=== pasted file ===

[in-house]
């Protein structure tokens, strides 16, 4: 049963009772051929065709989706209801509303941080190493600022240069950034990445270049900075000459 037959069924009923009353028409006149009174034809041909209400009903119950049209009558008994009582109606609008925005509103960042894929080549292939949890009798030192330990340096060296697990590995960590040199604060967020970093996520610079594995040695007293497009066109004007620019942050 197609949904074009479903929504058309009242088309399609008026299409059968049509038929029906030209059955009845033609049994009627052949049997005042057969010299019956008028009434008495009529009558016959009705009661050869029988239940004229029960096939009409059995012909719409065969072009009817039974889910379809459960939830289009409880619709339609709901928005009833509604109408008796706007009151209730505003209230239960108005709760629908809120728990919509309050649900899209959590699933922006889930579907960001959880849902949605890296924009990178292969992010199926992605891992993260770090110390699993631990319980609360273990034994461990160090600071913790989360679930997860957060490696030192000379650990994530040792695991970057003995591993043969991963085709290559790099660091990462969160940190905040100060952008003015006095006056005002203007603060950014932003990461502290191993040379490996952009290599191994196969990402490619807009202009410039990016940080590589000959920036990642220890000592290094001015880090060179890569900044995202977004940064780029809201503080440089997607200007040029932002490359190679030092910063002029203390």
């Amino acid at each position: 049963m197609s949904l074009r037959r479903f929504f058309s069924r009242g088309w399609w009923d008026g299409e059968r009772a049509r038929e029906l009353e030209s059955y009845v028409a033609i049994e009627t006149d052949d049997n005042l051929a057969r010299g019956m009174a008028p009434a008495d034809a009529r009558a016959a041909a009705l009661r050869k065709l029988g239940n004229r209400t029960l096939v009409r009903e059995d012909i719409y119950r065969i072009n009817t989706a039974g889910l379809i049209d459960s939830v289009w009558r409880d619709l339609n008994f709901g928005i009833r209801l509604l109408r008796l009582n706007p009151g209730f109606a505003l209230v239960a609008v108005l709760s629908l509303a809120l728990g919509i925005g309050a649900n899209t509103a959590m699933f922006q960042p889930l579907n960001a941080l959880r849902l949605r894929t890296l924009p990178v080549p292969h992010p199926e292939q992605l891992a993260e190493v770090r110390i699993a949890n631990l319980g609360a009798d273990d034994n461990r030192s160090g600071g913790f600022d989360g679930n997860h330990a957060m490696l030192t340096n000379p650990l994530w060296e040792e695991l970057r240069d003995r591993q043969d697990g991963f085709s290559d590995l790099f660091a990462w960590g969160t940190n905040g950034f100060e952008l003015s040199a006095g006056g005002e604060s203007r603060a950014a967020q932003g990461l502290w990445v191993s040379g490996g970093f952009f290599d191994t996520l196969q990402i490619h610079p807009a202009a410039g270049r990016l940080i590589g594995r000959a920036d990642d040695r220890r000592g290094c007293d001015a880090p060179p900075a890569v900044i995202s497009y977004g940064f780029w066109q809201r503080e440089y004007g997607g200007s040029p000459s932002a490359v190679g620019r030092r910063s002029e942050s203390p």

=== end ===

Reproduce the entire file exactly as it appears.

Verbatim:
[in-house]
């Protein structure tokens, strides 16, 4: 049963009772051929065709989706209801509303941080190493600022240069950034990445270049900075000459 037959069924009923009353028409006149009174034809041909209400009903119950049209009558008994009582109606609008925005509103960042894929080549292939949890009798030192330990340096060296697990590995960590040199604060967020970093996520610079594995040695007293497009066109004007620019942050 197609949904074009479903929504058309009242088309399609008026299409059968049509038929029906030209059955009845033609049994009627052949049997005042057969010299019956008028009434008495009529009558016959009705009661050869029988239940004229029960096939009409059995012909719409065969072009009817039974889910379809459960939830289009409880619709339609709901928005009833509604109408008796706007009151209730505003209230239960108005709760629908809120728990919509309050649900899209959590699933922006889930579907960001959880849902949605890296924009990178292969992010199926992605891992993260770090110390699993631990319980609360273990034994461990160090600071913790989360679930997860957060490696030192000379650990994530040792695991970057003995591993043969991963085709290559790099660091990462969160940190905040100060952008003015006095006056005002203007603060950014932003990461502290191993040379490996952009290599191994196969990402490619807009202009410039990016940080590589000959920036990642220890000592290094001015880090060179890569900044995202977004940064780029809201503080440089997607200007040029932002490359190679030092910063002029203390």
């Amino acid at each position: 049963m197609s949904l074009r037959r479903f929504f058309s069924r009242g088309w399609w009923d008026g299409e059968r009772a049509r038929e029906l009353e030209s059955y009845v028409a033609i049994e009627t006149d052949d049997n005042l051929a057969r010299g019956m009174a008028p009434a008495d034809a009529r009558a016959a041909a009705l009661r050869k065709l029988g239940n004229r209400t029960l096939v009409r009903e059995d012909i719409y119950r065969i072009n009817t989706a039974g889910l379809i049209d459960s939830v289009w009558r409880d619709l339609n008994f709901g928005i009833r209801l509604l109408r008796l009582n706007p009151g209730f109606a505003l209230v239960a609008v108005l709760s629908l509303a809120l728990g919509i925005g309050a649900n899209t509103a959590m699933f922006q960042p889930l579907n960001a941080l959880r849902l949605r894929t890296l924009p990178v080549p292969h992010p199926e292939q992605l891992a993260e190493v770090r110390i699993a949890n631990l319980g609360a009798d273990d034994n461990r030192s160090g600071g913790f600022d989360g679930n997860h330990a957060m490696l030192t340096n000379p650990l994530w060296e040792e695991l970057r240069d003995r591993q043969d697990g991963f085709s290559d590995l790099f660091a990462w960590g969160t940190n905040g950034f100060e952008l003015s040199a006095g006056g005002e604060s203007r603060a950014a967020q932003g990461l502290w990445v191993s040379g490996g970093f952009f290599d191994t996520l196969q990402i490619h610079p807009a202009a410039g270049r990016l940080i590589g594995r000959a920036d990642d040695r220890r000592g290094c007293d001015a880090p060179p900075a890569v900044i995202s497009y977004g940064f780029w066109q809201r503080e440089y004007g997607g200007s040029p000459s932002a490359v190679g620019r030092r910063s002029e942050s203390p």